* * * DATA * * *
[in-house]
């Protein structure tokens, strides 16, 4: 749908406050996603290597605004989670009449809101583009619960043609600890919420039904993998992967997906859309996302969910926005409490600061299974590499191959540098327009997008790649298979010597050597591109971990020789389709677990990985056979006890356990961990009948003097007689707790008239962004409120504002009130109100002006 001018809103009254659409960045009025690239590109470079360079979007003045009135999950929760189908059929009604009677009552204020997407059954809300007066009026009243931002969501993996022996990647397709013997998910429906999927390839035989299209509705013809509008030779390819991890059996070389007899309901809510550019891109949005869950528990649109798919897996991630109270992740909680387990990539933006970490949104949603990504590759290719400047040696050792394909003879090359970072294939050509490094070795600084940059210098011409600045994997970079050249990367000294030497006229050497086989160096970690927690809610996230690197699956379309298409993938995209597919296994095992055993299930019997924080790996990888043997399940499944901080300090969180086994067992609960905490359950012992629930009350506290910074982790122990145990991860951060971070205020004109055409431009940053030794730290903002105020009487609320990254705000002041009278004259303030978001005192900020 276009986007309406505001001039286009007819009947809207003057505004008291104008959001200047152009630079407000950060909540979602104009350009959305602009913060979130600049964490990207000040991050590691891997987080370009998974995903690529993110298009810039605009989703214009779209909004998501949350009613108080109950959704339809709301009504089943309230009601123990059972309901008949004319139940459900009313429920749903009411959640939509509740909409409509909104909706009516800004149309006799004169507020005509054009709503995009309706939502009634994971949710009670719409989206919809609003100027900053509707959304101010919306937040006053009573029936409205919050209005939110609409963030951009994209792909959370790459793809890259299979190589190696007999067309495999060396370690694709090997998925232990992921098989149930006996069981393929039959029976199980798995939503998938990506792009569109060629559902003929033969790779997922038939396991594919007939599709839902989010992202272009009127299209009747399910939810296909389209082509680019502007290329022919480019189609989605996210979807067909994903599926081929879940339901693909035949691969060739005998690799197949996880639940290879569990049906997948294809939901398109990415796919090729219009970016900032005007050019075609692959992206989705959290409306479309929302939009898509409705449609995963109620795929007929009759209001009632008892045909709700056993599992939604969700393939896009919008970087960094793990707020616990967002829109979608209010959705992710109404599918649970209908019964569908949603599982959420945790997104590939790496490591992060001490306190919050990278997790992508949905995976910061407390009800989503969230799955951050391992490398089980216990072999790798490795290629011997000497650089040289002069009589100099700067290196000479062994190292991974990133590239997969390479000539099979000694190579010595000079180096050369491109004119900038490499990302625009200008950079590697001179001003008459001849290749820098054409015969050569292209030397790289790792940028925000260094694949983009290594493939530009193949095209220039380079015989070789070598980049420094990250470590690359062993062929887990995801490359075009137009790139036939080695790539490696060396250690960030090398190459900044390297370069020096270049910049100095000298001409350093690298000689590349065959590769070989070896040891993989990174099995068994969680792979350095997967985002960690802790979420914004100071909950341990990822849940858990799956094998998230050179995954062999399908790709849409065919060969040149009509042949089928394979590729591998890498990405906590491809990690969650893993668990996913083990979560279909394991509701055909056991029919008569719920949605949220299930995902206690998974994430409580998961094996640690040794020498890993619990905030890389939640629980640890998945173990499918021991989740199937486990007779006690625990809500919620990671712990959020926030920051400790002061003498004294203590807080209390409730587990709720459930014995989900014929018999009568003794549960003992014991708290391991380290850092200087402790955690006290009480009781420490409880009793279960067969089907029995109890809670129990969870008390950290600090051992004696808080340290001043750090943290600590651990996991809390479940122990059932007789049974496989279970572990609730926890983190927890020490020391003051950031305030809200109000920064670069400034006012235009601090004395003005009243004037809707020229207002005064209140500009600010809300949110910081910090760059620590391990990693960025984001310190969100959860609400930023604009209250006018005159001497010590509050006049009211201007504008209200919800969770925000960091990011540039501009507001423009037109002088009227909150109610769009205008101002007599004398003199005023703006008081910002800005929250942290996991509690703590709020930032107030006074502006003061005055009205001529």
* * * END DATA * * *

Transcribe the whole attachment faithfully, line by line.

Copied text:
[in-house]
């Protein structure tokens, strides 16, 4: 749908406050996603290597605004989670009449809101583009619960043609600890919420039904993998992967997906859309996302969910926005409490600061299974590499191959540098327009997008790649298979010597050597591109971990020789389709677990990985056979006890356990961990009948003097007689707790008239962004409120504002009130109100002006 001018809103009254659409960045009025690239590109470079360079979007003045009135999950929760189908059929009604009677009552204020997407059954809300007066009026009243931002969501993996022996990647397709013997998910429906999927390839035989299209509705013809509008030779390819991890059996070389007899309901809510550019891109949005869950528990649109798919897996991630109270992740909680387990990539933006970490949104949603990504590759290719400047040696050792394909003879090359970072294939050509490094070795600084940059210098011409600045994997970079050249990367000294030497006229050497086989160096970690927690809610996230690197699956379309298409993938995209597919296994095992055993299930019997924080790996990888043997399940499944901080300090969180086994067992609960905490359950012992629930009350506290910074982790122990145990991860951060971070205020004109055409431009940053030794730290903002105020009487609320990254705000002041009278004259303030978001005192900020 276009986007309406505001001039286009007819009947809207003057505004008291104008959001200047152009630079407000950060909540979602104009350009959305602009913060979130600049964490990207000040991050590691891997987080370009998974995903690529993110298009810039605009989703214009779209909004998501949350009613108080109950959704339809709301009504089943309230009601123990059972309901008949004319139940459900009313429920749903009411959640939509509740909409409509909104909706009516800004149309006799004169507020005509054009709503995009309706939502009634994971949710009670719409989206919809609003100027900053509707959304101010919306937040006053009573029936409205919050209005939110609409963030951009994209792909959370790459793809890259299979190589190696007999067309495999060396370690694709090997998925232990992921098989149930006996069981393929039959029976199980798995939503998938990506792009569109060629559902003929033969790779997922038939396991594919007939599709839902989010992202272009009127299209009747399910939810296909389209082509680019502007290329022919480019189609989605996210979807067909994903599926081929879940339901693909035949691969060739005998690799197949996880639940290879569990049906997948294809939901398109990415796919090729219009970016900032005007050019075609692959992206989705959290409306479309929302939009898509409705449609995963109620795929007929009759209001009632008892045909709700056993599992939604969700393939896009919008970087960094793990707020616990967002829109979608209010959705992710109404599918649970209908019964569908949603599982959420945790997104590939790496490591992060001490306190919050990278997790992508949905995976910061407390009800989503969230799955951050391992490398089980216990072999790798490795290629011997000497650089040289002069009589100099700067290196000479062994190292991974990133590239997969390479000539099979000694190579010595000079180096050369491109004119900038490499990302625009200008950079590697001179001003008459001849290749820098054409015969050569292209030397790289790792940028925000260094694949983009290594493939530009193949095209220039380079015989070789070598980049420094990250470590690359062993062929887990995801490359075009137009790139036939080695790539490696060396250690960030090398190459900044390297370069020096270049910049100095000298001409350093690298000689590349065959590769070989070896040891993989990174099995068994969680792979350095997967985002960690802790979420914004100071909950341990990822849940858990799956094998998230050179995954062999399908790709849409065919060969040149009509042949089928394979590729591998890498990405906590491809990690969650893993668990996913083990979560279909394991509701055909056991029919008569719920949605949220299930995902206690998974994430409580998961094996640690040794020498890993619990905030890389939640629980640890998945173990499918021991989740199937486990007779006690625990809500919620990671712990959020926030920051400790002061003498004294203590807080209390409730587990709720459930014995989900014929018999009568003794549960003992014991708290391991380290850092200087402790955690006290009480009781420490409880009793279960067969089907029995109890809670129990969870008390950290600090051992004696808080340290001043750090943290600590651990996991809390479940122990059932007789049974496989279970572990609730926890983190927890020490020391003051950031305030809200109000920064670069400034006012235009601090004395003005009243004037809707020229207002005064209140500009600010809300949110910081910090760059620590391990990693960025984001310190969100959860609400930023604009209250006018005159001497010590509050006049009211201007504008209200919800969770925000960091990011540039501009507001423009037109002088009227909150109610769009205008101002007599004398003199005023703006008081910002800005929250942290996991509690703590709020930032107030006074502006003061005055009205001529």